F. Bergeron, N. Bergeron, M. Haiman, R. Biagioli, A. Garsia, J. Haglund, F.

Hivert, L. Lapointe, J. Morse, J. Remmel,

N. Loehr, M. Zabrocki ...

research in Algebraic Combinatorics. It exhibits natural ties with many

area of mathematics: Algebraic Geometry,

Representation Theory, Special Function Theory, etc.,

and raises new exciting questions in all of these subjects. The techniques

involved in this study are also wide ranging, going from the

uses of Double Affine Hecke Algebras to the study of Hilbert Schemes, passing

through the study of deep combinatorial statistics on tableaux. For example,

in the mid 90's Cherednik showed that nonsymmetric Macdonald polynomials are

intimately tied up with the representation theory of Double Affine Hecke Algebras, and

resolved the ``Macdonald constant term-conjectures" for arbitrary root systems.

These conjectures were a focal point of research in Algebraic Combinatorics throughout the 1980's. Another example is the work of Haiman, who showed that there are deep connections between algebraic geometry,

the representation theory of the space of diagonal harmonics,

and the the theory of Macdonald polynomials. He was awarded

the 2004 Moore AMS prize for this work.

Haiman subsequently extended his methods to prove a long-standing conjecture for the character of diagonal harmonics as an analytic expression involving a sum of

rational functions in two parameters q,t. A related result was obtained by

Iain Gordon, who using Cherednik's approach proved an analogue of Haiman's

result on the dimension of diagonal harmonics for other root systems.

In addition Lapointe and Morse have introduced a

generalization of Schur functions called k-Schur functions which have

many unexpected connections to geometry and Macdonald polynomial theory.

There has also been a lot of progress understanding the combinatorics

underlying the representation theory of the space of diagonal harmonics.

Garsia and Haglund proved a purely combinatorial formula for the Hilbert series of the subspace of alternants, which turns out to be a q,t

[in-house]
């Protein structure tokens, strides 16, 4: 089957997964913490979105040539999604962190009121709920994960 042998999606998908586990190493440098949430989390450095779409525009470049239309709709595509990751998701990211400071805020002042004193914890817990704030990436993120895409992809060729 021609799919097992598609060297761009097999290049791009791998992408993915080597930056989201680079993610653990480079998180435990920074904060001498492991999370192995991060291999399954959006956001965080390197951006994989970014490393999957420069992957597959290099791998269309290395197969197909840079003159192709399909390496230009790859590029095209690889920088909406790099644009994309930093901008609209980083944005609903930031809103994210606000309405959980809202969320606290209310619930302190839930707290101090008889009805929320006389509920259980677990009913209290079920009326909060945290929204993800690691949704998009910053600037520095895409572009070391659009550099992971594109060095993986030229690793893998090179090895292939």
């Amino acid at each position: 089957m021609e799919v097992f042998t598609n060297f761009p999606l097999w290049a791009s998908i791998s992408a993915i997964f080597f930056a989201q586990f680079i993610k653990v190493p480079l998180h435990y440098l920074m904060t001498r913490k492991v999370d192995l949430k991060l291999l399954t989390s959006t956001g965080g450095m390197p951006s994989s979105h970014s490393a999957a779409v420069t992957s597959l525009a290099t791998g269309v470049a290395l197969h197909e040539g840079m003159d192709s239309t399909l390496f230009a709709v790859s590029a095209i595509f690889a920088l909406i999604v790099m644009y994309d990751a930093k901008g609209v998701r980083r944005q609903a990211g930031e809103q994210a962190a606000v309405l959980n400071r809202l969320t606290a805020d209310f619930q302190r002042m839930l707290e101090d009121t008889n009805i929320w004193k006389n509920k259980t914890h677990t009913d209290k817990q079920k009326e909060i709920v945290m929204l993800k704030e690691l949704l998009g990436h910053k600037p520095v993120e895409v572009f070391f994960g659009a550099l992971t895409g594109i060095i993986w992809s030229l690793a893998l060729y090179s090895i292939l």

analogue of the Catalan numbers.

The proof uses plethystic symmetric function identities developed over a

period of several years by F. Bergeron, Garsia, Haiman, Tesler and others.

Haglund, Haiman, Loehr, Remmel and Ulyanov have introduced a conjecture,

which is still open,

giving a combinatorial conjecture for the character of diagonal harmonics.

Recently this conjecture led Haglund to the discovery of the first conjectured

combinatorial formula for Macdonald polynomials, which was subsequently proved by Haglund, Haiman and Loehr. This promises to open up an entirely new approach

to the many important open conjectures that still need to be

addressed, examples of which include

the Bergeron-Garsia-Haiman-Tesler conjecture regarding the so-called Nabla

operator, and the Bergeron-Garsia conjectures

known as the Science-Fiction conjectures.

Another parallel line of research has been carried out by N. Bergeron and Zabrocki

involving q,t analogs of noncommutative symmetric functions and quasi-symmetric

functions.

All of these and many other significant results we haven't mentioned here

have resulted in a coherent body of theorems and conjectures which form

a beautiful blend of combinatorial enumeration, geometry, algebra, and analysis.

The group that we intend to bring together contains representatives of each of

the main areas involved in this large picture.

It will certainly be the first time that such a group is brought together, and it is a great time to do this in view of the very recent

developments that have occurred in the area. Our list is a good equilibrium

of the forefront established researchers in the field, as well as bright rising stars. Many of them have already confirmed their intention to come, namely

F. Bergeron, N. Bergeron, M. Haiman, R. Biagioli, A. Garsia, J. Haglund, F.

Hivert, L. Lapointe, J. Morse, J. Remmel,

N. Loehr, M. Zabrocki ...